"In the open source world, truly great software starts in the
hands of enthusiasts and hobbyists. Given time, it matures and
develops a more robust community. Then, before most of us realize
what is happening, it gains critical mass and moves into the
broader industry. Companies that were using expensive commercial
software just a year ago are suddenly using a free product -- one
of the rising stars from the world of Open Source.
"We're all familiar with software products that have followed
that pattern recently: Linux, Sendmail, Perl, Apache, and so on.
Few people who have worked with MySQL will tell you that it is any
different. MySQL is becoming an increasingly popular choice for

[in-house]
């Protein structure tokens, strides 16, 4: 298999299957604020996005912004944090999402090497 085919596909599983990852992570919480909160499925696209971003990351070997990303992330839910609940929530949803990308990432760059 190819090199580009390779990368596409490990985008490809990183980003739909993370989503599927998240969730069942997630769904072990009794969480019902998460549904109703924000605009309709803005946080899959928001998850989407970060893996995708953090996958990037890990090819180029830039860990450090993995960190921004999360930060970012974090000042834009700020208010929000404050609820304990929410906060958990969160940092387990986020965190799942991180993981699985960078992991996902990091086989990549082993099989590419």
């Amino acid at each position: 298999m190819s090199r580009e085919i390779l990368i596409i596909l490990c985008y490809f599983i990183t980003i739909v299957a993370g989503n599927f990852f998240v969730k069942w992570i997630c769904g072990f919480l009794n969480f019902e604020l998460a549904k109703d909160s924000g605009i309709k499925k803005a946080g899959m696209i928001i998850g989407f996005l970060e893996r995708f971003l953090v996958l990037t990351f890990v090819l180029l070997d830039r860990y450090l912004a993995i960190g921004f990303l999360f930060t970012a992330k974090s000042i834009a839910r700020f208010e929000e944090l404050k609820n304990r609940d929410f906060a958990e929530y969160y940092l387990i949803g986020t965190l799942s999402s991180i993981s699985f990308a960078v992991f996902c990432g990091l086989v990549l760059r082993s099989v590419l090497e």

building business-class database applications on Linux.
"As a result of MySQL's growing role in larger organizations,
its use is becoming more high-profile. This means, of course, that
MySQL needs to provide responsiveness, high performance, and
reliability. Already known in the industry for being a
lightning-fast database server, MySQL is often up to the task
straight out of the box. However, there are quite a few things that
can easily slow it down. Sometimes it's the result of poor
application design. Sometimes MySQL's default configuration simply
isn't good enough for the task at hand. And sometimes all you need
to do is throw a little more hardware at the problem..."